Wild vs Zeriba - What's the difference?

wild | zeriba |

As a proper noun wild

is for a wild person, or for someone living in uncultivated land.

As a noun zeriba is

a fence, particularly those once commonly improvised in northeastern africa from thornbushes.

As a verb zeriba is

to erect or take refuge within a zereba.




  • Untamed; not domesticated.
  • * Shakespeare
  • Winter's not gone yet, if the wild geese fly that way.
  • * Milton
  • The woods and desert caves, / With wild thyme and gadding vine o'ergrown.
  • * {{quote-magazine, year=2013, month=May-June, author= David Van Tassel], [http://www.americanscientist.org/authors/detail/lee-dehaan Lee DeHaan
  • , title= Wild Plants to the Rescue , volume=101, issue=3, magazine=(American Scientist) , passage=Plant breeding is always a numbers game.
  • (senseid) Unrestrained or uninhibited.
  • Raucous, unruly, or licentious.
  • Visibly and overtly anxious; frantic.
  • * {{quote-news, year=2011, date=August 7, author=Chris Bevan, work=BBC Sport
  • , title= Man City 2-3 Man Utd , passage=City, in contrast, were lethargic in every area of the pitch and their main contribution in the first half-hour was to keep referee Phil Dowd busy, with Micah Richards among four of their players booked early on, in his case for a wild lunge on Young.}}
  • Disheveled, tangled, or untidy.
  • Enthusiastic.
  • Inaccurate.
  • Exposed to the wind and sea; unsheltered.
  • a wild roadstead
  • (nautical) Hard to steer; said of a vessel.
  • (mathematics, of a knot) Not capable of being represented as a finite closed polygonal chain.
  • Antonyms

    * (mathematics) tame

    Derived terms

    * in the wild * walk on the wild side * wild allspice * wild and woolly * wild animal * wild balsam apple * wild basil * wild blueberry * wild boar * wild bugloss * wild camomile * wild card * wildcard * wildcarrot * wild cat * wildcat * wildcat strike * wildcatter * wild celery * wild cherry * wild child * wildcrafting * wild cumin * wild drake * wildebeest * wild elder * wilden * wilder * wilderness * wildest * wild-eyed * wildfire * wildflower * wildfowl * wild geranium * wild ginger * wild goose * wild goose chase * wild-goose chase * wild hyacinth * wilding * wild Irishman * wildish * wild land * wild licorice * wildlife * wildly * wild mammee * wild marjoram * wild mustard * wildness * wild oat * wild pieplant * wild pigeon * wild pink * wild pitch * wild plantain * wild plum * wild purslane * wild rice * wild rye * wild Spaniard * wild strawberry * wildstyle * wild turkey * wild vanilla * Wild West * wildwood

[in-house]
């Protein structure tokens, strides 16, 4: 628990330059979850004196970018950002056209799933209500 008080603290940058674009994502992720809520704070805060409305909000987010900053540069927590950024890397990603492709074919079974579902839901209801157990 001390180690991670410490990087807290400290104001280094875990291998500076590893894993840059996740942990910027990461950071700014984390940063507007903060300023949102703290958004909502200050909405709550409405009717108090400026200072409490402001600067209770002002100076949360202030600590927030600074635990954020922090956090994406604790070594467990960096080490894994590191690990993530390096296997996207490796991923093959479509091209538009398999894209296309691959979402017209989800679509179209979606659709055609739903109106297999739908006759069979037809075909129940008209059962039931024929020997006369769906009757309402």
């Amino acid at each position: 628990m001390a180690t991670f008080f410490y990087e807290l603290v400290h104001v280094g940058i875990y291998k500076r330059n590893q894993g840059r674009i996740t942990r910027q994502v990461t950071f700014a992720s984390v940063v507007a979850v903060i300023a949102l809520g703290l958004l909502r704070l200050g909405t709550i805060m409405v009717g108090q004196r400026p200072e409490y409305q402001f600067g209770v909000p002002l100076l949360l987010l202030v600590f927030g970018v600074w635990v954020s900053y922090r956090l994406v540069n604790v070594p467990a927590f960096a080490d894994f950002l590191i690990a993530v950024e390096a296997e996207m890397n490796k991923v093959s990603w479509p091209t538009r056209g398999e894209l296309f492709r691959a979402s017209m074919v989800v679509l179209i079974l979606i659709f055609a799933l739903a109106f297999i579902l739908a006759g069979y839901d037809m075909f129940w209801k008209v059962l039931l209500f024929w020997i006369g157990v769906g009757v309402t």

(en adverb)
  • Inaccurately; not on target.
  • The javelin flew wild and struck a spectator, to the horror of all observing.


    (en noun)
  • The undomesticated state of a wild animal
  • After mending the lion's leg, we returned him to the wild
  • (chiefly, in the plural) a wilderness
  • * 1730–1774 , Oliver Goldsmith, Introductory to Switzerland
  • Thus every good his native wilds impart
    Imprints the patriot passion on his heart;
    And e’en those ills that round his mansion rise
    Enhance the bliss his scanty funds supplies.


    (en verb)
  • To commit random acts of assault, robbery, and rape in an urban setting, especially as a gang.
  • * 1989 , David E. Pitt, Jogger's Attackers Terrorized at Least 9 in 2 Hours , New York Times (April 22, 1989), page 1:
  • *:: ...Chief of Detectives Robert Colangelo, who said the attacks appeared unrelated to money, race, drugs, or alcohol, said that some of the 20 youths brought in for questioning has told investigators that the crime spree was the product of a pastime called "wilding".
  • *:: "It's not a term that we in the police had heard before," the chief said, noting that the police were unaware of any similar incident in the park recently. "They just said, 'We were going wilding.' In my mind at this point, it implies that they were going to raise hell."...
  • Statistics

    * 1000 English basic words ----



    Alternative forms

    * zareba (particularly in figurative uses) * seriba, sariba * zerybeh * zereba, zareeba, zerriba


    (en noun)
  • A fence, particularly those once commonly improvised in northeastern Africa from thornbushes.
  • * 1849 , O'Reilly translating Werne, Exped. Sources White Nile , II 112:
  • A shining seriba of reeds, the stalks of which ... perhaps only afford resistance to tame animals.
  • * 1895 , A. H. Keane translating W. Junker, Trav. in Afr. , I v 245:
  • The expression ‘'zeriba country ’ applied by some geographers to the northern slope of the Nile–Congo divide.
  • (label) An improvised stockade, particularly those similarly located and constructed.
  • * 1884 Mar. 11, Times , 5:
  • The Black Watch (Royal Highlanders) advanced this morning to Baker Pasha's zariba .
  • (label) A camp of troops employing such an enclosure.
  • * 1887''' Apr. 9, ''Times , 5:
  • ...Forming a zariba , or square, to resist cavalry.
  • (label) Any wild and barbed barrier, evocative of a briar or thorn patch.
  • * 1910 , :
  • Once you had passed the initial zareba of fruit stands, souvenir stands, ice-cream stands, and the lair of the enthusiast whose aim in life it was to sell you picture post-cards, and had won through to the long walk where the seats were, you were practically alone with Nature.
  • * 1961 , P. G. Wodehouse, Ice in Bedroom , vii. 52:
  • Owing to his obiter dicta having to be filtered through a zareba of white hair, it was not always easy to catch exactly what Mr. Cornelius said.


    (en verb)
  • To erect or take refuge within a zereba.
  • * 1885 July, 19th Cent. , 89:
  • The Brigadier ordered the force to zereba on the best position that was near.
  • * 1911 , "Somaliland" in the Encyclopædia Britannica 11th ed., Vol. 25:
  • On the 2nd of June a small force, zeribaed under Captain Malcolm McNeill, was attacked by the mullah's followers but repulsed after desperate fighting.